If the author meant that you were dismissive of all forms of history of philosophy, etc., then not only would this be jaw-droppingly false, but also one would have to wonder why s/he didn't say that you were dismissive of these things. Why say instead that you had become a medium, etc., and that how you had done so was an interesting story? Call it charity, "charity," rationalization, elaborate re-reading, or whatever you like, but it is these considerations that led me to think (indeed to regard it as perfectly obvious) that the author meant something more complex and plausible than what you take her/him to have meant. I realize now that what seems obvious to me does not to you, and to others, and of course I know that something's seeming obvious to me does not make it true. But these are the reasons why I regard the sentence in question as requiring some unpacking, and I have done my best to unpack its likely contents as best I can. It is not because I have some sort of pro-SPEP or anti-you (or anti-Leiter Reports or anti-PGR) agenda. I have no such agenda. Your response to Harman's post surprised me, and I have tried to make sense of both it and the post that prompted it.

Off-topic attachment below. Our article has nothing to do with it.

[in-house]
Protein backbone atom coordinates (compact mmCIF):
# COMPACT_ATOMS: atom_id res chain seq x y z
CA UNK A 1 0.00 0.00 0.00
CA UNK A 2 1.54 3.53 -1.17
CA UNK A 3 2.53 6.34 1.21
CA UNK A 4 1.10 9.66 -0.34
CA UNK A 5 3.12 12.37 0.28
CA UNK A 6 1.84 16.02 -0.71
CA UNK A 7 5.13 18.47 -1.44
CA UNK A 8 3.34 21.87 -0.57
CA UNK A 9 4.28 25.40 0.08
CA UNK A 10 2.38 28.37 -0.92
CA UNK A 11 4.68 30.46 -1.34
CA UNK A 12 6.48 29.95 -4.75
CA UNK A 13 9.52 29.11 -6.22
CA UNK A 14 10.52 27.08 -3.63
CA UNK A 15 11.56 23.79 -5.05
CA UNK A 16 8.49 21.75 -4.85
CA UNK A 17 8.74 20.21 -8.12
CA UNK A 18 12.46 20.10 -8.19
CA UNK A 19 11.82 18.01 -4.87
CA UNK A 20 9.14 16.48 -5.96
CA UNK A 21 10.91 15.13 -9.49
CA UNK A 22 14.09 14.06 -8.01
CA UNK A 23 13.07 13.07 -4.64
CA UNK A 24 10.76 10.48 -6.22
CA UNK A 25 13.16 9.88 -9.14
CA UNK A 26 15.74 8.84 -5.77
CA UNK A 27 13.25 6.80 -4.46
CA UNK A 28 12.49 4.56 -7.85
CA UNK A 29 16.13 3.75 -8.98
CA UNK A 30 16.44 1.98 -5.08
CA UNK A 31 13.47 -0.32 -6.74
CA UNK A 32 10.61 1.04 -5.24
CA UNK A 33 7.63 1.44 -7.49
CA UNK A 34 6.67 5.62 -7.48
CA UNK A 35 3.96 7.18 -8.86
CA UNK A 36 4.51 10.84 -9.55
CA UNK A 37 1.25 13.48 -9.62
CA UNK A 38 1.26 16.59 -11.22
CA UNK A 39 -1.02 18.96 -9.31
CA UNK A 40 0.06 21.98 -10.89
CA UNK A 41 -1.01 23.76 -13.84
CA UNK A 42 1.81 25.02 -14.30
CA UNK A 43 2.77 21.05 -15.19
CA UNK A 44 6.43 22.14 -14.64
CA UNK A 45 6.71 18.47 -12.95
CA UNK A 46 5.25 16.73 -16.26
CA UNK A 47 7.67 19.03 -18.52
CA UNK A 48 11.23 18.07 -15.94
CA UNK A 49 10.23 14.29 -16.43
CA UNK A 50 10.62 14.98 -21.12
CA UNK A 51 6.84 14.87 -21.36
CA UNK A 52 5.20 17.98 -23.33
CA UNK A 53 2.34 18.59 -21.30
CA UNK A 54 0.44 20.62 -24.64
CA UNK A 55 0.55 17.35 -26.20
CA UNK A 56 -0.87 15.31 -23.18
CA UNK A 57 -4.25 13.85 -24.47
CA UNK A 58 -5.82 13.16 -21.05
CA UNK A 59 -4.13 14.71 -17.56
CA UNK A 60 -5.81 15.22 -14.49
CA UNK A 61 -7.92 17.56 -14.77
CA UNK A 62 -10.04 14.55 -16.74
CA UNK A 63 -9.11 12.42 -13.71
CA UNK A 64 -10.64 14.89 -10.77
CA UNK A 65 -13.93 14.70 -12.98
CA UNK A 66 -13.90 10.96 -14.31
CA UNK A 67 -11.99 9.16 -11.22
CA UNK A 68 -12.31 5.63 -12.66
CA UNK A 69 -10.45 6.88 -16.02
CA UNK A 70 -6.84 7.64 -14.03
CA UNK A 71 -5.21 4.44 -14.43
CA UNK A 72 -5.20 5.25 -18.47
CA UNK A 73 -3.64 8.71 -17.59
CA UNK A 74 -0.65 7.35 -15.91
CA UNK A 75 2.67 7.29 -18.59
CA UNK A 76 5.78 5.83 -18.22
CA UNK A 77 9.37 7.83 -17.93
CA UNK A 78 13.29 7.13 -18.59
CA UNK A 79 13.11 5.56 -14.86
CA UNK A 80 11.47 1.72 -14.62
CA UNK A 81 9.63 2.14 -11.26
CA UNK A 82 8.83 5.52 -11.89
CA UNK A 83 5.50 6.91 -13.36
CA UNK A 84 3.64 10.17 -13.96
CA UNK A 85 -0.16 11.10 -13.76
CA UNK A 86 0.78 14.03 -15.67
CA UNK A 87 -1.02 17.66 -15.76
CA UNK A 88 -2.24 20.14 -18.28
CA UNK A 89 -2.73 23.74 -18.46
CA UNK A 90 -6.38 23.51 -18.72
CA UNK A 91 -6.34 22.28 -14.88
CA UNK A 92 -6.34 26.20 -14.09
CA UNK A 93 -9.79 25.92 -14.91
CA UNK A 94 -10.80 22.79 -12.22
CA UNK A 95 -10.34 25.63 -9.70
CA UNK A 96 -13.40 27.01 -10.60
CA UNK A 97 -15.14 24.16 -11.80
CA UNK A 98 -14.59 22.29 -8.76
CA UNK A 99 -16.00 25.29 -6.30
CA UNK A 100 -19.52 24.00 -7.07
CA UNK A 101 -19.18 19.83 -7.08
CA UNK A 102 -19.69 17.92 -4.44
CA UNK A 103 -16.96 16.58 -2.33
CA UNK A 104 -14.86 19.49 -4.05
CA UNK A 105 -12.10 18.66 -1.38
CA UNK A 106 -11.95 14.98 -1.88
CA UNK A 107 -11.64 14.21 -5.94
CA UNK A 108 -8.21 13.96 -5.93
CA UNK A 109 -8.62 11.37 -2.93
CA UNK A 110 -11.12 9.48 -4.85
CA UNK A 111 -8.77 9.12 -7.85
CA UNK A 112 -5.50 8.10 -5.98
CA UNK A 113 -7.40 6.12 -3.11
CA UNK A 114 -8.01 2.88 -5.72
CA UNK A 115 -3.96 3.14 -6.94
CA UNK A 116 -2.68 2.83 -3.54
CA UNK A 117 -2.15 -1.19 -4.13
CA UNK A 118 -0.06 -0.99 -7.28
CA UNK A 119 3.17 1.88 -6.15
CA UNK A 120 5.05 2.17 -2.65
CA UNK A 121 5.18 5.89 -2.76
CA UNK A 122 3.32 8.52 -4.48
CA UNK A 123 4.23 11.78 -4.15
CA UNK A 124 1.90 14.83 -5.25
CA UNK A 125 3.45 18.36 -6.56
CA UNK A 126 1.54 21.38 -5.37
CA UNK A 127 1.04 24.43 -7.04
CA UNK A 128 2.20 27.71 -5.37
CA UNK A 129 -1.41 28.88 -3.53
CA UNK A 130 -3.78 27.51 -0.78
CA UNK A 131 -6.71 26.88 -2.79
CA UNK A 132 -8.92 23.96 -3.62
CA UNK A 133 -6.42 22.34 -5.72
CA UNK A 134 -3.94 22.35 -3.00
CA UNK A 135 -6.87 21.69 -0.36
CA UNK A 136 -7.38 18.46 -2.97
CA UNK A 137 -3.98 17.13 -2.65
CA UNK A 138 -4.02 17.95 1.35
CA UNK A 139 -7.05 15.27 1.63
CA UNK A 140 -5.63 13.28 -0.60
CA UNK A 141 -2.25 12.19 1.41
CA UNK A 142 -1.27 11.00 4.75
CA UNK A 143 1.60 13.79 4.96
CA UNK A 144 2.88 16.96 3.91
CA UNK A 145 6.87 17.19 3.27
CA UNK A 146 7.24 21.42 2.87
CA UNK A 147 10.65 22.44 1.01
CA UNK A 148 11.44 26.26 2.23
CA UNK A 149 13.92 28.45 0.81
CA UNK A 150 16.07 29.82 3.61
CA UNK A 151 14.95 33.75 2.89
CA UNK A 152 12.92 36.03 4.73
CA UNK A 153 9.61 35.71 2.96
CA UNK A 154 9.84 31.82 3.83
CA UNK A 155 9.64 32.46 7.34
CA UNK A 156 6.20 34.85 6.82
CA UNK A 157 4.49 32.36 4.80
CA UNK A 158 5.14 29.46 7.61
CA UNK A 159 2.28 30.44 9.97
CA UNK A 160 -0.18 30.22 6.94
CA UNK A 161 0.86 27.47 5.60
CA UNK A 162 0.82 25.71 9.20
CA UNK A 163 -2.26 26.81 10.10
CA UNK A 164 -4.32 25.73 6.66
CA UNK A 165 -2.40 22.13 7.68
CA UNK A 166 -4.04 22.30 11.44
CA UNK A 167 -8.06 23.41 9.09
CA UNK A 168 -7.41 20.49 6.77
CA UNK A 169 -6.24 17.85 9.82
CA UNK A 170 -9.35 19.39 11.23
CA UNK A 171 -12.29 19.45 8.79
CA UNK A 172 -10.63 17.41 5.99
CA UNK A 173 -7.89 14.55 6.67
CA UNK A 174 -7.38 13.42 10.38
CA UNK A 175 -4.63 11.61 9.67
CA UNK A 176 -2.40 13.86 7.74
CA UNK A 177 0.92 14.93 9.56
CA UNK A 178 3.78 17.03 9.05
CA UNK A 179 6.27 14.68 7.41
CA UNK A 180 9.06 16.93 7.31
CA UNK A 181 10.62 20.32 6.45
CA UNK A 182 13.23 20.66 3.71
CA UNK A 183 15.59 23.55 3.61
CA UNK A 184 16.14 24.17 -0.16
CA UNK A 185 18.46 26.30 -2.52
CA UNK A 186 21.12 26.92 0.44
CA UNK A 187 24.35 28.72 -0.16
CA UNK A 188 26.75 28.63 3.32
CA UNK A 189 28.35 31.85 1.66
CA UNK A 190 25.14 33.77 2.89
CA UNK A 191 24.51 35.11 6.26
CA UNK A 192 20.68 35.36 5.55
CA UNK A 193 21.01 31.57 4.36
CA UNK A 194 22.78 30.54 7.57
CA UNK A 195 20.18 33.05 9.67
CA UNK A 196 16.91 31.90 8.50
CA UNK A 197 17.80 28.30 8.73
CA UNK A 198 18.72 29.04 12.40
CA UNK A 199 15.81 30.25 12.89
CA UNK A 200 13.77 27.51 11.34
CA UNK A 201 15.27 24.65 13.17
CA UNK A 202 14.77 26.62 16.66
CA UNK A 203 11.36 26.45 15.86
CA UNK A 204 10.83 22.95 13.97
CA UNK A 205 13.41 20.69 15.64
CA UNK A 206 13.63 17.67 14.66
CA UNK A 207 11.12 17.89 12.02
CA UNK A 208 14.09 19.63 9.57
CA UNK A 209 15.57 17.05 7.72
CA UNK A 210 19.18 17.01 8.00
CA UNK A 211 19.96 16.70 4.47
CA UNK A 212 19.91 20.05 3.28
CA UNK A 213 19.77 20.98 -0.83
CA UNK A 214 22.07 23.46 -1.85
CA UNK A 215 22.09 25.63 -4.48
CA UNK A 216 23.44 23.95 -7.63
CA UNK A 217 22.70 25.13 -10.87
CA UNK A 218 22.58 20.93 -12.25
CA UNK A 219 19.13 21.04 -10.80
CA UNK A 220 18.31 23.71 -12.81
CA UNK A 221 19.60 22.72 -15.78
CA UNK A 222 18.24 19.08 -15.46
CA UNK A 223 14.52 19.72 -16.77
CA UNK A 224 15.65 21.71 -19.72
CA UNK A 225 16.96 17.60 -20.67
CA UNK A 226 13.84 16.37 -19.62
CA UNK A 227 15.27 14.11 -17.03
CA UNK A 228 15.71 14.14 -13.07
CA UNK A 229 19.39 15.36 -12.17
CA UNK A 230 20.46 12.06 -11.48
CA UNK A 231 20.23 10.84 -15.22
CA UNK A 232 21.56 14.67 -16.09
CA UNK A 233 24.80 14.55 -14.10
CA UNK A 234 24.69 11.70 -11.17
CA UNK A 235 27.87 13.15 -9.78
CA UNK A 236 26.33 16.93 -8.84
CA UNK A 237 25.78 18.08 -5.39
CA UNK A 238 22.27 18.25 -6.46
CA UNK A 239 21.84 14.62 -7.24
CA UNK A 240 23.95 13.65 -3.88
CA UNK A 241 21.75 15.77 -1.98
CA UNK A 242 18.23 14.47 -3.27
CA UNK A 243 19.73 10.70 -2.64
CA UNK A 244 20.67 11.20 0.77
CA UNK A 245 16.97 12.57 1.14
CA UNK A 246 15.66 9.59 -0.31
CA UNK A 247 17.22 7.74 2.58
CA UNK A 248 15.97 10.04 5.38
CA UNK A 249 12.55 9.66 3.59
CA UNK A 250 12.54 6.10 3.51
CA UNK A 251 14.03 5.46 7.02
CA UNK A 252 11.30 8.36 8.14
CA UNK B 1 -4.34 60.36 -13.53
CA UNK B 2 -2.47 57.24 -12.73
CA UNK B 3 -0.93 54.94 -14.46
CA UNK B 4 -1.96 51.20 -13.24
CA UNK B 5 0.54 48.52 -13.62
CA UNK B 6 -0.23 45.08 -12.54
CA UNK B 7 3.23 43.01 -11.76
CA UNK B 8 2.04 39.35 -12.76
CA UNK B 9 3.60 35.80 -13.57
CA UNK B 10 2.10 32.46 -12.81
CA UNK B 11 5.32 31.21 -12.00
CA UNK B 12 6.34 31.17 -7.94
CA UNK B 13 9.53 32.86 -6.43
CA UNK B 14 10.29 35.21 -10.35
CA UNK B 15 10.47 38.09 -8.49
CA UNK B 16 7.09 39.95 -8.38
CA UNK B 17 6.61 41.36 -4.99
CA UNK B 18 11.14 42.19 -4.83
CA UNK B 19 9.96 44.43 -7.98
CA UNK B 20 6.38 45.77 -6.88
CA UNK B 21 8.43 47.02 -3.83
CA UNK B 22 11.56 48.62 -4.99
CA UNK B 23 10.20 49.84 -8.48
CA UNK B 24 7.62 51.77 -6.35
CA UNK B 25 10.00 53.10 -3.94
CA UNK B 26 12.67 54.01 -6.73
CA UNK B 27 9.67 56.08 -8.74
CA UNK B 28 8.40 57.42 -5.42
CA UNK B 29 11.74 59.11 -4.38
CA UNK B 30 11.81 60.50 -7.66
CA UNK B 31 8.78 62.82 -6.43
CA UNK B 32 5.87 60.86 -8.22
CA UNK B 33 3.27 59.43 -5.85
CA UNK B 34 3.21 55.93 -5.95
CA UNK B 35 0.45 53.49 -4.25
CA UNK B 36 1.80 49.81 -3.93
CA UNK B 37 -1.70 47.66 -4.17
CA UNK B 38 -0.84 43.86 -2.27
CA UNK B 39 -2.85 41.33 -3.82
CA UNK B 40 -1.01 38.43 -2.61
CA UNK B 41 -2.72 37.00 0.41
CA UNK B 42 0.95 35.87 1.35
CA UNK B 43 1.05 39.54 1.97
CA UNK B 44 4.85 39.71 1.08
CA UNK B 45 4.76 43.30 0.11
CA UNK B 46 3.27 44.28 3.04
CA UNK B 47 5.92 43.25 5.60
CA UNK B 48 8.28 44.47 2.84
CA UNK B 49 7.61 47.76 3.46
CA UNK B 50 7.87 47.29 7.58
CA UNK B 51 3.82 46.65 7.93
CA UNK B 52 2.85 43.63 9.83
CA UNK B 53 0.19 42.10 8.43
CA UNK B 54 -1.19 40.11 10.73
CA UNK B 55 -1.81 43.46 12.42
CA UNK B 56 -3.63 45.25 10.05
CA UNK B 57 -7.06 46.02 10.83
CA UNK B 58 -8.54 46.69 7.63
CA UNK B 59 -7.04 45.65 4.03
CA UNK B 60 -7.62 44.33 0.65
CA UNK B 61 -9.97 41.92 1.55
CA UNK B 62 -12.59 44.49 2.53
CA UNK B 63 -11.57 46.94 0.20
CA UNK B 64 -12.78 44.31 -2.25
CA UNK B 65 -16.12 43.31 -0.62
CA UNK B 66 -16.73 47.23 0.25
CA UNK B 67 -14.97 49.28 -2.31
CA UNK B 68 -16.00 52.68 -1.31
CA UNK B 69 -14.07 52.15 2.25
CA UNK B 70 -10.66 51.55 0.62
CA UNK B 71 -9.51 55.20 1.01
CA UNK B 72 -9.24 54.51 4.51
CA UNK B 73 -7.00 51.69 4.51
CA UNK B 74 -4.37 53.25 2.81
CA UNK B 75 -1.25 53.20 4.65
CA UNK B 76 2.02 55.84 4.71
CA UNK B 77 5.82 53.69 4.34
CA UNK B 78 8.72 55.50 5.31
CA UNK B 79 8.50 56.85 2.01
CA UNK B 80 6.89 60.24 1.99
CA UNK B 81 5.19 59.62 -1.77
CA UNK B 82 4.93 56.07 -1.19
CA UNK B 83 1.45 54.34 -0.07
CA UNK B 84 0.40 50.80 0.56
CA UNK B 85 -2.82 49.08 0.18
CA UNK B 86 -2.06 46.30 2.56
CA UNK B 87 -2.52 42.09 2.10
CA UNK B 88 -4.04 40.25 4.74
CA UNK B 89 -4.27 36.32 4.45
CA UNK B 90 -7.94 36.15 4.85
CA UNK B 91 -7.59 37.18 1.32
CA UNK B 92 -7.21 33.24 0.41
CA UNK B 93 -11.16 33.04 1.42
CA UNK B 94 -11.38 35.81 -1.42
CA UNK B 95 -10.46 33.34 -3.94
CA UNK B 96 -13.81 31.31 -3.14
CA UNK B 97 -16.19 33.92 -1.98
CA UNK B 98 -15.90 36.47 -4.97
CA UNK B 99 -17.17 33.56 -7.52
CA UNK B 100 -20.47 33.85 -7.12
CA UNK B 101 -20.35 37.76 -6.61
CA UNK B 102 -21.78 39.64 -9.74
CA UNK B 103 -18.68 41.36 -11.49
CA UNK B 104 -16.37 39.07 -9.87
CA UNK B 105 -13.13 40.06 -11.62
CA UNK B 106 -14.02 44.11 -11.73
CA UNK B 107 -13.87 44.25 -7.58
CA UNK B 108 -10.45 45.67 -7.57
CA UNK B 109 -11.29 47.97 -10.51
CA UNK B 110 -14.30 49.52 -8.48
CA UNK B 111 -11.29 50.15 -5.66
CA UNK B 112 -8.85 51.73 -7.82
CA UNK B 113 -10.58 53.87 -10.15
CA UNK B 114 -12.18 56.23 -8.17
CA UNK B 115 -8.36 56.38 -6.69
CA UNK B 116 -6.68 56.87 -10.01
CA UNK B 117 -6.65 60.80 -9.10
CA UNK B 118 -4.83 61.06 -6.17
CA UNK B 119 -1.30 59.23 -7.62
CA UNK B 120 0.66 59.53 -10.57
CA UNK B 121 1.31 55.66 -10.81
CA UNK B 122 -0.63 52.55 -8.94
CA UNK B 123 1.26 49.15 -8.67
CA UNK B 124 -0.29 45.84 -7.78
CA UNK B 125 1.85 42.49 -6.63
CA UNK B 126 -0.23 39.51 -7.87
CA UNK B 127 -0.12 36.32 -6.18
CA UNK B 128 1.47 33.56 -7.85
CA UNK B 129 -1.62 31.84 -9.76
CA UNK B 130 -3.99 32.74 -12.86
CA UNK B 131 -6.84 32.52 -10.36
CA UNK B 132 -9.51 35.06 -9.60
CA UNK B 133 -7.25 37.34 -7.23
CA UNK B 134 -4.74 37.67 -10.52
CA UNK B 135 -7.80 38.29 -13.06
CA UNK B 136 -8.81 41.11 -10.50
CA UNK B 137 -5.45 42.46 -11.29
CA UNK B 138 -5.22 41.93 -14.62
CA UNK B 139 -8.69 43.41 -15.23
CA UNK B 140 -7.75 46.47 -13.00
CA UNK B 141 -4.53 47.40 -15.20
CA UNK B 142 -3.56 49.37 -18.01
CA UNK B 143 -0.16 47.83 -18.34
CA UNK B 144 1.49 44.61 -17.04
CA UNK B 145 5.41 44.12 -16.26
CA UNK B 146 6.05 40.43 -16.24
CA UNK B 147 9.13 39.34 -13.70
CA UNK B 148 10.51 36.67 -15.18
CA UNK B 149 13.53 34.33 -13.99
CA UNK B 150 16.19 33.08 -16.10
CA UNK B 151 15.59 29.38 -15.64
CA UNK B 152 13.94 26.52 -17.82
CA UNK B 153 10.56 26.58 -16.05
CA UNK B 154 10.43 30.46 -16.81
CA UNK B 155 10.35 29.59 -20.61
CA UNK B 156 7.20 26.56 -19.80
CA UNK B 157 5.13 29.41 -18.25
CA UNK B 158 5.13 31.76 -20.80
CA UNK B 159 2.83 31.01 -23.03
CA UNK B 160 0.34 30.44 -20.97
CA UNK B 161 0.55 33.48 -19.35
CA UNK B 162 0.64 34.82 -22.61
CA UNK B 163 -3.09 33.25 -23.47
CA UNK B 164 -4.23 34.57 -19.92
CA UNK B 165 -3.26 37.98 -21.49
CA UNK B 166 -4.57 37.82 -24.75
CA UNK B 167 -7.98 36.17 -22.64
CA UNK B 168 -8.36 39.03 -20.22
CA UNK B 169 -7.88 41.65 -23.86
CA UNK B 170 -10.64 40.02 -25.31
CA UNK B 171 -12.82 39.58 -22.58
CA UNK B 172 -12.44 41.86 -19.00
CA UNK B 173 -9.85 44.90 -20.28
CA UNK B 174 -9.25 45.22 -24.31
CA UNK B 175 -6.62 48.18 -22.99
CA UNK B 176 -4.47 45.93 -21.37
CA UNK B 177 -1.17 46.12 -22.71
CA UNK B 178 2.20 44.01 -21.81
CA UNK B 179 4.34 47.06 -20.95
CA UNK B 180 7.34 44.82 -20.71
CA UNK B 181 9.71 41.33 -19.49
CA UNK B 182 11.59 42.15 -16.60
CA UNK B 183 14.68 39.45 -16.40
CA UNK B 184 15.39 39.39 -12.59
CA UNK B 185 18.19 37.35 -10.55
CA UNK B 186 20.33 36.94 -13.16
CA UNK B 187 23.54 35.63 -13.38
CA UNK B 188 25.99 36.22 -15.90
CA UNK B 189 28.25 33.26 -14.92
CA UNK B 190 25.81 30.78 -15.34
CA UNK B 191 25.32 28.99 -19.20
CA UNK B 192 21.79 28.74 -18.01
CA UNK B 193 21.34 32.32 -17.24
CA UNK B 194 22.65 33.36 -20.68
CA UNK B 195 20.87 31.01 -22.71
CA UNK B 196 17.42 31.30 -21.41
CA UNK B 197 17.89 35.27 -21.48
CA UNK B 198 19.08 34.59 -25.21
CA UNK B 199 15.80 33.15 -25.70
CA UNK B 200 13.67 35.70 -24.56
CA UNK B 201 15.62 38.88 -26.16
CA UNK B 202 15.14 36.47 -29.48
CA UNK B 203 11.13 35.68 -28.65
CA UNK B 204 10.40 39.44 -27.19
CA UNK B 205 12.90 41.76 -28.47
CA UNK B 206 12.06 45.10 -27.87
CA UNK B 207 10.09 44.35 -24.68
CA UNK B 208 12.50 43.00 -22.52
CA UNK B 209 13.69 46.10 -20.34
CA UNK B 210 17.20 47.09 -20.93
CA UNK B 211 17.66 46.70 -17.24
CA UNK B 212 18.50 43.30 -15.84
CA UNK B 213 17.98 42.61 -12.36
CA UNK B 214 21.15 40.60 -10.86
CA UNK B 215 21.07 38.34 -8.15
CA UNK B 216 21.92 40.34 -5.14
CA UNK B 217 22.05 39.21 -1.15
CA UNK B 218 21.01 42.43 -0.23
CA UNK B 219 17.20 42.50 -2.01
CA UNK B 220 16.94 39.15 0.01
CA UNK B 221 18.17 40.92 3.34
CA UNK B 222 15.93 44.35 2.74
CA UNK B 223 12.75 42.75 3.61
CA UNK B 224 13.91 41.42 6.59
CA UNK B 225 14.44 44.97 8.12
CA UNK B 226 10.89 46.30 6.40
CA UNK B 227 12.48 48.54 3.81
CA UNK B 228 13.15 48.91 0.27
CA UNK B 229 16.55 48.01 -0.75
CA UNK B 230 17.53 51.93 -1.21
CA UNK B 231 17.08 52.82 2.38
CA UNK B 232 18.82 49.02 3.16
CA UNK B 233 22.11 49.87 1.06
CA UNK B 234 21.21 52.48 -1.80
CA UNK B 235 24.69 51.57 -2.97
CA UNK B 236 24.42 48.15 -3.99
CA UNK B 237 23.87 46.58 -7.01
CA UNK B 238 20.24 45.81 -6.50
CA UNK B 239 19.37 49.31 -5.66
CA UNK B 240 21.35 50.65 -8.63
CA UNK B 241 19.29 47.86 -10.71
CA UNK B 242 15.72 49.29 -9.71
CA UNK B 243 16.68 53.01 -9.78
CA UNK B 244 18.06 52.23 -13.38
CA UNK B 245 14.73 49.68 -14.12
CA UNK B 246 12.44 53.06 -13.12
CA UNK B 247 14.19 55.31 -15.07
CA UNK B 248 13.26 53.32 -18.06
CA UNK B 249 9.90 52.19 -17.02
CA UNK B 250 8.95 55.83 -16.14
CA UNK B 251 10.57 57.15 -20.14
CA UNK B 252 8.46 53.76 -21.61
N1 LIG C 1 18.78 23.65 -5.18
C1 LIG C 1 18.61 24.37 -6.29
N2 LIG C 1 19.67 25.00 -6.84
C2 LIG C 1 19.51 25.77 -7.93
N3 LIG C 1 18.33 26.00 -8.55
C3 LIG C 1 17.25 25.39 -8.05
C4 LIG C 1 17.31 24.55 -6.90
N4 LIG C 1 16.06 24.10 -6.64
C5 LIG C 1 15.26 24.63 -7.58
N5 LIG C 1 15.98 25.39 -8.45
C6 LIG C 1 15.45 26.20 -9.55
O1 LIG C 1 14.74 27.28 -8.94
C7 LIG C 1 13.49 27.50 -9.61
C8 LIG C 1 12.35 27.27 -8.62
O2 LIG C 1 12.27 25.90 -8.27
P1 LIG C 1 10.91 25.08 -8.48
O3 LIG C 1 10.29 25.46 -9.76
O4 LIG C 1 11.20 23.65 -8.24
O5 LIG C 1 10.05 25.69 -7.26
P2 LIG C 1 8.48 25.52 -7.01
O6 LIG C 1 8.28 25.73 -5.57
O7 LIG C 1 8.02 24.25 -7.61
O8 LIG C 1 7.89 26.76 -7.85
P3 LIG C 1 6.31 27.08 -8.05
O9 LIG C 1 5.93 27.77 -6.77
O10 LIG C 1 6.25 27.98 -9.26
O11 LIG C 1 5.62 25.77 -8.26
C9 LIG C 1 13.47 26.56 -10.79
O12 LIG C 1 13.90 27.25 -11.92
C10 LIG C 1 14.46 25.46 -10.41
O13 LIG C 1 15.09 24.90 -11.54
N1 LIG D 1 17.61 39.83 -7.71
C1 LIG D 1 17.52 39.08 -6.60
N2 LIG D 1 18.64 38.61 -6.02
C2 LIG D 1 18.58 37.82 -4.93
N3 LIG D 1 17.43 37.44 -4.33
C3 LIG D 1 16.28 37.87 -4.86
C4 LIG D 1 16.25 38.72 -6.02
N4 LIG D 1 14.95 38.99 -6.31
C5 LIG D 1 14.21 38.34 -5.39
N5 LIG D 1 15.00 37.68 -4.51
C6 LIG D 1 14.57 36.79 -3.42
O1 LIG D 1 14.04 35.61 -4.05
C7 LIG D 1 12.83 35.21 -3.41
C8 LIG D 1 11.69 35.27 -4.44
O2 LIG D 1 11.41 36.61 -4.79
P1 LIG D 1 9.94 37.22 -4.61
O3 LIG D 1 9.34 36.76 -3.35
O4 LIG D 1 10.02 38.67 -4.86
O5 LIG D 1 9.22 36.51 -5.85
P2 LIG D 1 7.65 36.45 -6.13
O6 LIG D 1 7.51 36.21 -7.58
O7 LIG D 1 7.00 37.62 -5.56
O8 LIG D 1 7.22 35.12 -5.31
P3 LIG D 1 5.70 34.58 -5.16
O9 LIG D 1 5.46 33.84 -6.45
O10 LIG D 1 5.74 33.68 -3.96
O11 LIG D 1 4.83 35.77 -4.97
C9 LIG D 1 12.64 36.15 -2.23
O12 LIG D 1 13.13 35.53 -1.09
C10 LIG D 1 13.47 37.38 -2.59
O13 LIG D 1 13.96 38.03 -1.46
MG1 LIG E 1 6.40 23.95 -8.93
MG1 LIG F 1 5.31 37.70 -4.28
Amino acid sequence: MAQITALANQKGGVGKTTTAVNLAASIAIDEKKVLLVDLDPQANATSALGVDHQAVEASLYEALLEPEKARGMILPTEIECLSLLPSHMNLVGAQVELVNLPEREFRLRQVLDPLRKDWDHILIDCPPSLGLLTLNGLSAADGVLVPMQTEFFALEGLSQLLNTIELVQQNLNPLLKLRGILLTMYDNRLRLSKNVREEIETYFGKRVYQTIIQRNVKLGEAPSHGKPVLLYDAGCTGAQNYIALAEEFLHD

I cannot know whether I've got Harman's reader's meaning right, but I appreciate your clarifying your view of the matter.

      Delete
    4. Professor Richter:

      Thanks for your reply. I still do not see how I can be a medium for a message that is the opposite of what I explicitly believe, write about, and teach--and the opposite of what the PGR covers. I also offered my own hypothesis: namely, that when someone because an object of slightly paranoid ire for a group of people--say, the Tea Party and Obama, or Party-Line Continentals and me--then it is characteristic for members of that group to project jaw-dropping falsehoods on to the object.